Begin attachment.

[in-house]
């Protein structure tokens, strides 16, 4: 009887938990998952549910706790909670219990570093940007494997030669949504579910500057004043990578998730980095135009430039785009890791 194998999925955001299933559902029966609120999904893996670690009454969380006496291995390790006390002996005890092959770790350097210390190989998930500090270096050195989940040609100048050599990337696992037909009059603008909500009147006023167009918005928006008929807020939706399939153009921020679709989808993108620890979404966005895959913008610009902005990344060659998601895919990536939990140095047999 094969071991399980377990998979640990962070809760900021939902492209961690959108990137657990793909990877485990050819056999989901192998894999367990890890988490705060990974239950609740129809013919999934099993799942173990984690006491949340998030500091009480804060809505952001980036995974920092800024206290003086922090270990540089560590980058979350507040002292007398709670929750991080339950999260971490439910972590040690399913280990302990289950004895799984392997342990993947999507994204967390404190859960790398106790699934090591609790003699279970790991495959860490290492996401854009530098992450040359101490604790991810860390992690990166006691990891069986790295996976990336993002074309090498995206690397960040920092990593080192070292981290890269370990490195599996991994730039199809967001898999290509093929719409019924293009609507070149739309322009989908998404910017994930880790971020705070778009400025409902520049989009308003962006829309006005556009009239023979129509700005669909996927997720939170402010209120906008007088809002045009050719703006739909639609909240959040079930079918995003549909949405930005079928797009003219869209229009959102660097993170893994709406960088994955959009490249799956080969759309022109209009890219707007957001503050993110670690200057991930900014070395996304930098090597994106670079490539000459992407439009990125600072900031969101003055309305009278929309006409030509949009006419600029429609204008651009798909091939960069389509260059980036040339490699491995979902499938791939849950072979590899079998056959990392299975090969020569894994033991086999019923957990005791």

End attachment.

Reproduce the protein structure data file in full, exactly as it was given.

[in-house]
């Protein structure tokens, strides 16, 4: 009887938990998952549910706790909670219990570093940007494997030669949504579910500057004043990578998730980095135009430039785009890791 194998999925955001299933559902029966609120999904893996670690009454969380006496291995390790006390002996005890092959770790350097210390190989998930500090270096050195989940040609100048050599990337696992037909009059603008909500009147006023167009918005928006008929807020939706399939153009921020679709989808993108620890979404966005895959913008610009902005990344060659998601895919990536939990140095047999 094969071991399980377990998979640990962070809760900021939902492209961690959108990137657990793909990877485990050819056999989901192998894999367990890890988490705060990974239950609740129809013919999934099993799942173990984690006491949340998030500091009480804060809505952001980036995974920092800024206290003086922090270990540089560590980058979350507040002292007398709670929750991080339950999260971490439910972590040690399913280990302990289950004895799984392997342990993947999507994204967390404190859960790398106790699934090591609790003699279970790991495959860490290492996401854009530098992450040359101490604790991810860390992690990166006691990891069986790295996976990336993002074309090498995206690397960040920092990593080192070292981290890269370990490195599996991994730039199809967001898999290509093929719409019924293009609507070149739309322009989908998404910017994930880790971020705070778009400025409902520049989009308003962006829309006005556009009239023979129509700005669909996927997720939170402010209120906008007088809002045009050719703006739909639609909240959040079930079918995003549909949405930005079928797009003219869209229009959102660097993170893994709406960088994955959009490249799956080969759309022109209009890219707007957001503050993110670690200057991930900014070395996304930098090597994106670079490539000459992407439009990125600072900031969101003055309305009278929309006409030509949009006419600029429609204008651009798909091939960069389509260059980036040339490699491995979902499938791939849950072979590899079998056959990392299975090969020569894994033991086999019923957990005791």